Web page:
Thursday, May 17, 2007

Masale Bhaat

by Priyanka posted at 5:32 PM 1 comments

Masale bhaat

Continuing with the Maharashtrian cuisine, here's the very traditional masale bhaat with veggies and coconut, courtesy of my mom. It is usually served with mattha (spicy buttermilk), tomato saar, kadhi (buttermilk curry thickened with gram flour and tempered with spices), or rassa bhaji (potato-tomato vegetable curry). Bhaat (rice) is an integral part of Maharashtrian food as is coconut. Depending on the region, you come from, the diet and use of spices varies. I remember how as a child, i used to hate anything with khobra (coconut) and kothimbir (coriander) in it. But these days, i hardly ever make a dish without the garnish. It gives a special flavor to the dish. Writing this recipe brings back fond memories of my early years in the U.S. I often visited a friend of my dad's, Ramesh uncle, in NY during weekends and holidays. He has an extended family of relatives and close knit family running business together- a very happy, wonderful family who never made me feel like an outsider. I still remember the first time i made masale bhaat and mattha for 20 people, afraid i would botch up. You see, i had never cooked for so many people and in someone else's kitchen too.They relished it the very first time and thereafter whenever i visited them, they would ask me to cook the same again. Whenever i make masale bhaat, i reminisce about the good old days and the fun that i had at their place.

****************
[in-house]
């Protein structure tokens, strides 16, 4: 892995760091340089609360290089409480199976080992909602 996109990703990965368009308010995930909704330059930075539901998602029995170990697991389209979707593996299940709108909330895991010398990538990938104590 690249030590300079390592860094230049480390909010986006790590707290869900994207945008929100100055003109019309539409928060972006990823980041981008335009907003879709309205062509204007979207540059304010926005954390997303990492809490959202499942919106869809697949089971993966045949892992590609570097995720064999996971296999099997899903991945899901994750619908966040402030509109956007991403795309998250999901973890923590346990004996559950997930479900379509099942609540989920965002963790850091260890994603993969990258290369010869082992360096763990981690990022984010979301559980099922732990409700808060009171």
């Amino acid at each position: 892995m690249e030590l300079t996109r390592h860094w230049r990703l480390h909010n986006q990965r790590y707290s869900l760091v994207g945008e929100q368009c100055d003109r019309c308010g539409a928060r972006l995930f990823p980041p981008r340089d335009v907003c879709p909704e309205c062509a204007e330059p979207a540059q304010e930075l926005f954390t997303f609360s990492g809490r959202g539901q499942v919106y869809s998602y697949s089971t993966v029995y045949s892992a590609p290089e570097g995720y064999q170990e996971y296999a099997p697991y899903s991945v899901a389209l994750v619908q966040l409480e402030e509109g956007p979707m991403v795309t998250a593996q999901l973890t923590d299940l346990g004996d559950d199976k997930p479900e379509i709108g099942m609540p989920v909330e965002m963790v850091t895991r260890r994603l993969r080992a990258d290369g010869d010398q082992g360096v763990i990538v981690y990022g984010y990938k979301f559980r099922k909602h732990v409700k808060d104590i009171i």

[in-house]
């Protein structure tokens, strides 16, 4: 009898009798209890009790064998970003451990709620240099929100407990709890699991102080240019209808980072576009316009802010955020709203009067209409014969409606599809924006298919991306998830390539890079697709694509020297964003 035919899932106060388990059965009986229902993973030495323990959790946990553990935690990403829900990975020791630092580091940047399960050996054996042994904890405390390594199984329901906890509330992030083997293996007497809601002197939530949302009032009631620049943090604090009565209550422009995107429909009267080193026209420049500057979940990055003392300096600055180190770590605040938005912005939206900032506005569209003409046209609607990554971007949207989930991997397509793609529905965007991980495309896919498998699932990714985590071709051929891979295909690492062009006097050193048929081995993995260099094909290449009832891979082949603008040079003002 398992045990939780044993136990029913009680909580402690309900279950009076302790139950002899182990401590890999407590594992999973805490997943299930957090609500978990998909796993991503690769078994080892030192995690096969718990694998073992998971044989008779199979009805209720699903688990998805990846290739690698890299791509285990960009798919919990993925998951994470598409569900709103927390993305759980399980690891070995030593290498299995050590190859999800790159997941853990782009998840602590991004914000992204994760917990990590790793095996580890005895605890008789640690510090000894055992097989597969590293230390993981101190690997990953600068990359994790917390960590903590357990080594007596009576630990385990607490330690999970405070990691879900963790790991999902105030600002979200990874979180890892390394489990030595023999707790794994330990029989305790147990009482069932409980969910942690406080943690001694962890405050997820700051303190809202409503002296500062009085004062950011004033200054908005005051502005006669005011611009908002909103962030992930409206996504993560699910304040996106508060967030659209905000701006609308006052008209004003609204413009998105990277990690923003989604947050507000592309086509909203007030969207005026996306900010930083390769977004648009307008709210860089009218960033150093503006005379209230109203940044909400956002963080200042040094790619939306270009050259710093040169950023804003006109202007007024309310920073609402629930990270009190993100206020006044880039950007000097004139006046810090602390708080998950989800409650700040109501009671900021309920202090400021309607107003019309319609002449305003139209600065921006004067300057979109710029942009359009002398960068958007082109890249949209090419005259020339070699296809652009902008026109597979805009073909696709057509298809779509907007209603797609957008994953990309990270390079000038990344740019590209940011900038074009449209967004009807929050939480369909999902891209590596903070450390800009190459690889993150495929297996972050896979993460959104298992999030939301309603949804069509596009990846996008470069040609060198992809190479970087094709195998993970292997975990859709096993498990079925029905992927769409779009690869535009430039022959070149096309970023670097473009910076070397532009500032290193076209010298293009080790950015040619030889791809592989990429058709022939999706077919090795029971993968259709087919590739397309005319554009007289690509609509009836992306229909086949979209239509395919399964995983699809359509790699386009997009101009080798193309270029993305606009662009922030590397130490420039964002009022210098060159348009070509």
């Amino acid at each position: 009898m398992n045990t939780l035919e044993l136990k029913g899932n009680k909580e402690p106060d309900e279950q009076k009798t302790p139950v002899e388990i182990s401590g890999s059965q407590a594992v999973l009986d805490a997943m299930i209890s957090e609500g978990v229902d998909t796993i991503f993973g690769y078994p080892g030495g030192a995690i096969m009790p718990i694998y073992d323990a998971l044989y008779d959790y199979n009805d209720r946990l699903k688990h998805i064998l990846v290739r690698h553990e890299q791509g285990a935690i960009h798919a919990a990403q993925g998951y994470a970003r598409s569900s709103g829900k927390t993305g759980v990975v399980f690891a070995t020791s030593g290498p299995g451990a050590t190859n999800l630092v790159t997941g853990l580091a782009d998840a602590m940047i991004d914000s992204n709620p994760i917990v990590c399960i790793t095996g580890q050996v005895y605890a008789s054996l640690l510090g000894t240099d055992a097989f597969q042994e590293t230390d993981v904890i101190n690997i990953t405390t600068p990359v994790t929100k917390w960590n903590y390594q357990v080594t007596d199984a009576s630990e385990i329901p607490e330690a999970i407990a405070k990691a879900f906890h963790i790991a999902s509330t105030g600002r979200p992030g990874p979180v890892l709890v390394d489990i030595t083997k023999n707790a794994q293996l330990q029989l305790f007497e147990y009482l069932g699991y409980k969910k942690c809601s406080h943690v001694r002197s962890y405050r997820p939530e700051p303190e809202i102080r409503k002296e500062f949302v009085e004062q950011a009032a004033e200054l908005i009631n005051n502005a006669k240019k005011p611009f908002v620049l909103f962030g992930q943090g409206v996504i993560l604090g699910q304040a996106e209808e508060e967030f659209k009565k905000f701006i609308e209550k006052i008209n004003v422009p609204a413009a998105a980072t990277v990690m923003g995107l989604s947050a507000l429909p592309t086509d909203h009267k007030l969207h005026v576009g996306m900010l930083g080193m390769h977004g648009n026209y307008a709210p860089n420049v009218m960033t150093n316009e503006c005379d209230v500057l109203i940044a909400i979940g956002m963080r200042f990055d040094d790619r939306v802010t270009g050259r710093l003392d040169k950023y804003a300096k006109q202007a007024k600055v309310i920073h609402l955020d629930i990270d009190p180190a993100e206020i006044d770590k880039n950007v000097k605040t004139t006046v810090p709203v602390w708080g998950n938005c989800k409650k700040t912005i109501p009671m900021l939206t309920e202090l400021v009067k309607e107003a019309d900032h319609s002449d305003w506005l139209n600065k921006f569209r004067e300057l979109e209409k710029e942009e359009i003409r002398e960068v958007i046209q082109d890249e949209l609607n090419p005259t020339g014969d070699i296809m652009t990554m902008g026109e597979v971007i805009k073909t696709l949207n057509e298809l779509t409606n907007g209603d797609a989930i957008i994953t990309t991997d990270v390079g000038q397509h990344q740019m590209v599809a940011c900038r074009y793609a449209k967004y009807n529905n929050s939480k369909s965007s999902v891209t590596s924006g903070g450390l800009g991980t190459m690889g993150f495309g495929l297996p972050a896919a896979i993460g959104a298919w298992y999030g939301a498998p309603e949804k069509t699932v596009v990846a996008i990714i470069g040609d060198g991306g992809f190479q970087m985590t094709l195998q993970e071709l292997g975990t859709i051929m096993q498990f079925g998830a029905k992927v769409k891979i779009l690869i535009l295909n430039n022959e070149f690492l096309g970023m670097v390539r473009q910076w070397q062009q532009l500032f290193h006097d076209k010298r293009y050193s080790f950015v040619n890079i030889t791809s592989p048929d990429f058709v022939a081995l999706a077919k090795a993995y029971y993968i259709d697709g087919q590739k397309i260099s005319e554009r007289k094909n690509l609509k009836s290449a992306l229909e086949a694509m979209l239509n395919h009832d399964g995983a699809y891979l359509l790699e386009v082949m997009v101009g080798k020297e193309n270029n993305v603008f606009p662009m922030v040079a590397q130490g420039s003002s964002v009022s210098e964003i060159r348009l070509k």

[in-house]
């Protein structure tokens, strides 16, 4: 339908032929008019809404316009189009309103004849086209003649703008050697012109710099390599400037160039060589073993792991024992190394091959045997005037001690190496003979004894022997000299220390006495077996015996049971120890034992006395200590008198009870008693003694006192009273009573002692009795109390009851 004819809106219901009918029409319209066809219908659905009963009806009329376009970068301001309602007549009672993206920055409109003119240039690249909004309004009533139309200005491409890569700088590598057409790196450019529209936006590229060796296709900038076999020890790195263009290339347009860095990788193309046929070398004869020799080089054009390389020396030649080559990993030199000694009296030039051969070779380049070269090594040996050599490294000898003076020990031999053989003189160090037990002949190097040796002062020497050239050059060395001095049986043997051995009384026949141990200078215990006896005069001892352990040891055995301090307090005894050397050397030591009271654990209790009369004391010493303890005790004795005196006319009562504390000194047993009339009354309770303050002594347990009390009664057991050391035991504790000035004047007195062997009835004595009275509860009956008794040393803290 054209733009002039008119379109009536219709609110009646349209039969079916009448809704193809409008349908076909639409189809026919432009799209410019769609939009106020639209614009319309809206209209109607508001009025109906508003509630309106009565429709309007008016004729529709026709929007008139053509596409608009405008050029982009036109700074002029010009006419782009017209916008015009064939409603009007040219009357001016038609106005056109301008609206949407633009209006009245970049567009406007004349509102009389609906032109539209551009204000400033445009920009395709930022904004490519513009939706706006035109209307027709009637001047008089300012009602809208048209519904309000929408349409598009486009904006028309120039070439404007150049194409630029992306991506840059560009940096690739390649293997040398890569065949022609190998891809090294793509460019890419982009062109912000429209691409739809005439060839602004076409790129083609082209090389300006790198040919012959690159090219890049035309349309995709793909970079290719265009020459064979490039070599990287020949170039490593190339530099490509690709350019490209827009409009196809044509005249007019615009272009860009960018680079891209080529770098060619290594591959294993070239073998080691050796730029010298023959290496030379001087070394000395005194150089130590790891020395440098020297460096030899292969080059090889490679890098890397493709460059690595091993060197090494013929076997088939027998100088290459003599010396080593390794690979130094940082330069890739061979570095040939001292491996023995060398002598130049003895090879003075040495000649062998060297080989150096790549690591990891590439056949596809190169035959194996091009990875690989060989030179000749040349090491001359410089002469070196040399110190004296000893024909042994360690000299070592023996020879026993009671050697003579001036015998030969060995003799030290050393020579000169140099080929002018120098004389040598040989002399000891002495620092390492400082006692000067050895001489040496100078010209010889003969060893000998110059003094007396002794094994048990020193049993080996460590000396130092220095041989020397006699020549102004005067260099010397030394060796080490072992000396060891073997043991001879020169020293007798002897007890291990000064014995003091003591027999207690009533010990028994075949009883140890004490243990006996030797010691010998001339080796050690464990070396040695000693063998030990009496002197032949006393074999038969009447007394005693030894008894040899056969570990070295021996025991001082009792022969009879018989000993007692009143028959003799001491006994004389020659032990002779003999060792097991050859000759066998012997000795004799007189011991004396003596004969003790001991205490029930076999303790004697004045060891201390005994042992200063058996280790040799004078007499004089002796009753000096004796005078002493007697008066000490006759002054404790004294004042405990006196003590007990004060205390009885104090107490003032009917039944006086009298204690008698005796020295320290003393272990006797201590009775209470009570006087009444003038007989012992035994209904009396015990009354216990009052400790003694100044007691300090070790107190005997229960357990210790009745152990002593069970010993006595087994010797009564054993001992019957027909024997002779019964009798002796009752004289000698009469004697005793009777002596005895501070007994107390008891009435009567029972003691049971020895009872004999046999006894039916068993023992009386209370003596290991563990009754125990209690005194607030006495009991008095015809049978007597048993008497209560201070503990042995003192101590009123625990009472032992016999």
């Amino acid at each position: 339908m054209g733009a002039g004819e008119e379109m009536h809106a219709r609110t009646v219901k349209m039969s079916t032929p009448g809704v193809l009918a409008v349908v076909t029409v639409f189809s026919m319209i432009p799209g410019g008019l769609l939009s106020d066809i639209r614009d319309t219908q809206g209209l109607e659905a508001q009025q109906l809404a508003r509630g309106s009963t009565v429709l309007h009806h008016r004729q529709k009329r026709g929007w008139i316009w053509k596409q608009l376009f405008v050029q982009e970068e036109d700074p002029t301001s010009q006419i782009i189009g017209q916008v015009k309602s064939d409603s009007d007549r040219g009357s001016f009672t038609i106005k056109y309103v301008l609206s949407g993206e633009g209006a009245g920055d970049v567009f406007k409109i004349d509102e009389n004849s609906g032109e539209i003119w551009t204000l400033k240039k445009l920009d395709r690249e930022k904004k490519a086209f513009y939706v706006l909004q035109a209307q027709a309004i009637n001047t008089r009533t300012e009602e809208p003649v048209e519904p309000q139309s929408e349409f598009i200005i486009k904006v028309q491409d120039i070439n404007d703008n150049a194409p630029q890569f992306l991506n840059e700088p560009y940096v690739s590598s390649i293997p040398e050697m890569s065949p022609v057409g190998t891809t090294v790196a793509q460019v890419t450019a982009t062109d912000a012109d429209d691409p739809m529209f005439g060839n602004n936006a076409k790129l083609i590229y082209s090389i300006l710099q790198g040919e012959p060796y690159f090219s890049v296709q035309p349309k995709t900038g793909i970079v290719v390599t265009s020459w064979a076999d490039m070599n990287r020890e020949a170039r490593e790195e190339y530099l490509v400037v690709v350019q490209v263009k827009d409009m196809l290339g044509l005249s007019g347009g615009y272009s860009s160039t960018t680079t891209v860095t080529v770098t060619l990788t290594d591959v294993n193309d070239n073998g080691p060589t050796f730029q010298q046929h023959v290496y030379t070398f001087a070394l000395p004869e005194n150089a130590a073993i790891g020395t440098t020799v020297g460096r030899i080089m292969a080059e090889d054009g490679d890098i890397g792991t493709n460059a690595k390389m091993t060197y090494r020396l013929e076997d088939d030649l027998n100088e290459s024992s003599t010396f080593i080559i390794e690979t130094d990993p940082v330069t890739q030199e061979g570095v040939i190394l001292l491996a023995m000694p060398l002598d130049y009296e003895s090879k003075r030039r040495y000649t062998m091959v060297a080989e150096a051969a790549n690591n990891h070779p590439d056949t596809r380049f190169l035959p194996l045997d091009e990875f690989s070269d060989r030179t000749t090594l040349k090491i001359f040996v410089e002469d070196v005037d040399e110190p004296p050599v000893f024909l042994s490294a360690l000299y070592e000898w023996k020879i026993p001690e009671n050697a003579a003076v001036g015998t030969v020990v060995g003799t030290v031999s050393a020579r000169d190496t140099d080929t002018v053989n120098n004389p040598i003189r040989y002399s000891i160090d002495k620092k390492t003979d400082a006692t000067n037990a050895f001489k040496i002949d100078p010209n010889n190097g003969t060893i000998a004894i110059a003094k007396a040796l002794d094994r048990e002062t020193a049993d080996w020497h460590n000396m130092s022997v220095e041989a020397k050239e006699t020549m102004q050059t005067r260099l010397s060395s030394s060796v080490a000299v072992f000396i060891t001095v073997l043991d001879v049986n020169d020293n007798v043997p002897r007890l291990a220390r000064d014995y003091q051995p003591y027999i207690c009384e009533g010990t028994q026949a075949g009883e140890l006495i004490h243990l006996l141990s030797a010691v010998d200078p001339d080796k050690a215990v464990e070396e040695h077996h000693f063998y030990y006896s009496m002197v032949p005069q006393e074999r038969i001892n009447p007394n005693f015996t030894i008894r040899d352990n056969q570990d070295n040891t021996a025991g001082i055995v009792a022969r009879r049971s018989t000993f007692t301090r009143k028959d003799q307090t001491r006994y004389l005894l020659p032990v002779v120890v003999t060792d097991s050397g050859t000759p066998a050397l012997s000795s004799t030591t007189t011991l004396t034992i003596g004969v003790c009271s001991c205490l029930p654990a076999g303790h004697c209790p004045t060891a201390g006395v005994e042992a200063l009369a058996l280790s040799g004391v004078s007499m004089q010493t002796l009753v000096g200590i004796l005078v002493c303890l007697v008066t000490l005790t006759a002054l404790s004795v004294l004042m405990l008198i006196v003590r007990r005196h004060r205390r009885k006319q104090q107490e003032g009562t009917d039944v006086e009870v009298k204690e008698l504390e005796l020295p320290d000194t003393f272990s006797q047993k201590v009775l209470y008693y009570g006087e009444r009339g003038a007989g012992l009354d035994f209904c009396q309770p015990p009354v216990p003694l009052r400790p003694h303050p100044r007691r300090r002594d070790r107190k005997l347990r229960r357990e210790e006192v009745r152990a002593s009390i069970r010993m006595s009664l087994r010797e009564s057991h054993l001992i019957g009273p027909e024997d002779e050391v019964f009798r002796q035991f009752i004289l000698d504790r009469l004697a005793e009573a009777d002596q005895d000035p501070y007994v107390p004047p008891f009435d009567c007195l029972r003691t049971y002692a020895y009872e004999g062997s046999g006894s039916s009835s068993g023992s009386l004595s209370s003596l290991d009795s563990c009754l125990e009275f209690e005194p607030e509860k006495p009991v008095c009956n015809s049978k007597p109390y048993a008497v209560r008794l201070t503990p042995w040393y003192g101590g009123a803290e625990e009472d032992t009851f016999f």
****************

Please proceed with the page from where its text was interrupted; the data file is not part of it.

I chanced upon this interesting information on the internet while researching about the gherkins. Gherkins, an integral part of masale bhaat were found in the Himalayas and first cultivated in India, from where its use spread to the other continents. Gherkins belong to the Cucurbitaceae family of gourds, squashes, cucumbers, pumpkin and melon to name a few. In the western world, a different larger variety is pickled to be relished with sandwiches.

Serves 4

2 cups of basmati rice
1 cup gherkins -sliced (tondli, tindora)
1 cup potatoes (cubed)
1/2 cup curd
1/2 tsp chili powder
1 tsp garam masala
3 cardamoms
salt and sugar to taste

For the tempering:
4 cloves
2 cinnamon sticks
1 bay leaf
2 tbsp ghee
6-7 diced cashews
10-15 raisins (optional)
1/2 tsp mustard seeds
1/2 tsp turmeric
a pinch of asafoetida

For garnish:
1/2 cup fresh grated coconut
1/2 cup fresh coriander

1. Wash the basmati rice and mix it with 1/2 a cup of curd, chili powder, garam masala, salt, sugar and cardamom. Marinate it for 20-30 min.
2. Heat up ghee in a pressure cooker or a cooking pot. Add mustard seeds, and when they pop, add turmeric and asafoetida, cloves, bay leaf and cinnamon. Fry for a minute and then add cashews and raisins (i personally love raisins a lot, but you can omit it if you dont like it).
3. Add the gherkins and potatoes, saute for 2-3 minutes, add just a pinch of salt and then add the marinated rice mixture.
4. Add 4 cups of water (for every 1 cup of rice add double the amount of water) and cook it upto 2 whistles.
5. Garnish it with fresh coriander and coconut (a must for the masale bhaat- you cant omit it or you wont be able to enjoy the real flavor)

Comments 1 comments
Adhi Potoba said...

Somehow I only remember eating malale bhat at wedding lunches. And that, too, the sit down types. First a good blob of masale bhat followed by a spoonful of tup! Yummy!

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